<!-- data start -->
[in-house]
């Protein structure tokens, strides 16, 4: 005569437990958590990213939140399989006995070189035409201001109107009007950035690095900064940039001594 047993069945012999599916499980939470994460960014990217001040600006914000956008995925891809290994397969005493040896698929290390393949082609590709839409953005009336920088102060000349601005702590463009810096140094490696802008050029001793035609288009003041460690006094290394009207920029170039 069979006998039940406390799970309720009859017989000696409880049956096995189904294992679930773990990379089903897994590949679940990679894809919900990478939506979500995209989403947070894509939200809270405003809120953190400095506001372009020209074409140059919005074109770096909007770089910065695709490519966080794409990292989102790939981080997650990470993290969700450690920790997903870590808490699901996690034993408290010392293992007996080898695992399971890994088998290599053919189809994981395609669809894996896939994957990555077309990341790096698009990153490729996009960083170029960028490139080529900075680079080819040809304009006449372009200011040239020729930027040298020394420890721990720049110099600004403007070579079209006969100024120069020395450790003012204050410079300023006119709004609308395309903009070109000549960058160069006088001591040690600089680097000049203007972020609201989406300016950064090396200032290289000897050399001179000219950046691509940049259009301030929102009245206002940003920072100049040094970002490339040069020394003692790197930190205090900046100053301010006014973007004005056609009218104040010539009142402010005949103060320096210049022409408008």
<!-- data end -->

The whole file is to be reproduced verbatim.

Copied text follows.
[in-house]
């Protein structure tokens, strides 16, 4: 005569437990958590990213939140399989006995070189035409201001109107009007950035690095900064940039001594 047993069945012999599916499980939470994460960014990217001040600006914000956008995925891809290994397969005493040896698929290390393949082609590709839409953005009336920088102060000349601005702590463009810096140094490696802008050029001793035609288009003041460690006094290394009207920029170039 069979006998039940406390799970309720009859017989000696409880049956096995189904294992679930773990990379089903897994590949679940990679894809919900990478939506979500995209989403947070894509939200809270405003809120953190400095506001372009020209074409140059919005074109770096909007770089910065695709490519966080794409990292989102790939981080997650990470993290969700450690920790997903870590808490699901996690034993408290010392293992007996080898695992399971890994088998290599053919189809994981395609669809894996896939994957990555077309990341790096698009990153490729996009960083170029960028490139080529900075680079080819040809304009006449372009200011040239020729930027040298020394420890721990720049110099600004403007070579079209006969100024120069020395450790003012204050410079300023006119709004609308395309903009070109000549960058160069006088001591040690600089680097000049203007972020609201989406300016950064090396200032290289000897050399001179000219950046691509940049259009301030929102009245206002940003920072100049040094970002490339040069020394003692790197930190205090900046100053301010006014973007004005056609009218104040010539009142402010005949103060320096210049022409408008």